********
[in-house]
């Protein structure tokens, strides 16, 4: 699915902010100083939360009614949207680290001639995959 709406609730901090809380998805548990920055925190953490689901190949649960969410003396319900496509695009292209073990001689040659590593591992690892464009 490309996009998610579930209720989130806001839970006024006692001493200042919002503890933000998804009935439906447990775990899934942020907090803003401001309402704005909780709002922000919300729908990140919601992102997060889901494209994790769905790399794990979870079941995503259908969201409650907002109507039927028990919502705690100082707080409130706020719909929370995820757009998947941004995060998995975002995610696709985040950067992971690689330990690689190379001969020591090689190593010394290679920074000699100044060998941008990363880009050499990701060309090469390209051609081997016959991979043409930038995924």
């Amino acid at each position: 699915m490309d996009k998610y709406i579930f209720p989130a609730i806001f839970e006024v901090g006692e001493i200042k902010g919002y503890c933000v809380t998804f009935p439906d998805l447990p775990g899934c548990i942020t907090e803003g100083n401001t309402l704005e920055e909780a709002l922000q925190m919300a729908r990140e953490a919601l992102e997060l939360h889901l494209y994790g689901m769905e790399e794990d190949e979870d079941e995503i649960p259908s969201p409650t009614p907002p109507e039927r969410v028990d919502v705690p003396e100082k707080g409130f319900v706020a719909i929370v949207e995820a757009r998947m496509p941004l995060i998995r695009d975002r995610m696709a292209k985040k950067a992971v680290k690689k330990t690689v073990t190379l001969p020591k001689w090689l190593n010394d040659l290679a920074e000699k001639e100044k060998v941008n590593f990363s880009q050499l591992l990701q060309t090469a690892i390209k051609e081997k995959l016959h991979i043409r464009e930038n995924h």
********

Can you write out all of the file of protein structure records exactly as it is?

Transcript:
[in-house]
């Protein structure tokens, strides 16, 4: 699915902010100083939360009614949207680290001639995959 709406609730901090809380998805548990920055925190953490689901190949649960969410003396319900496509695009292209073990001689040659590593591992690892464009 490309996009998610579930209720989130806001839970006024006692001493200042919002503890933000998804009935439906447990775990899934942020907090803003401001309402704005909780709002922000919300729908990140919601992102997060889901494209994790769905790399794990979870079941995503259908969201409650907002109507039927028990919502705690100082707080409130706020719909929370995820757009998947941004995060998995975002995610696709985040950067992971690689330990690689190379001969020591090689190593010394290679920074000699100044060998941008990363880009050499990701060309090469390209051609081997016959991979043409930038995924």
């Amino acid at each position: 699915m490309d996009k998610y709406i579930f209720p989130a609730i806001f839970e006024v901090g006692e001493i200042k902010g919002y503890c933000v809380t998804f009935p439906d998805l447990p775990g899934c548990i942020t907090e803003g100083n401001t309402l704005e920055e909780a709002l922000q925190m919300a729908r990140e953490a919601l992102e997060l939360h889901l494209y994790g689901m769905e790399e794990d190949e979870d079941e995503i649960p259908s969201p409650t009614p907002p109507e039927r969410v028990d919502v705690p003396e100082k707080g409130f319900v706020a719909i929370v949207e995820a757009r998947m496509p941004l995060i998995r695009d975002r995610m696709a292209k985040k950067a992971v680290k690689k330990t690689v073990t190379l001969p020591k001689w090689l190593n010394d040659l290679a920074e000699k001639e100044k060998v941008n590593f990363s880009q050499l591992l990701q060309t090469a690892i390209k051609e081997k995959l016959h991979i043409r464009e930038n995924h």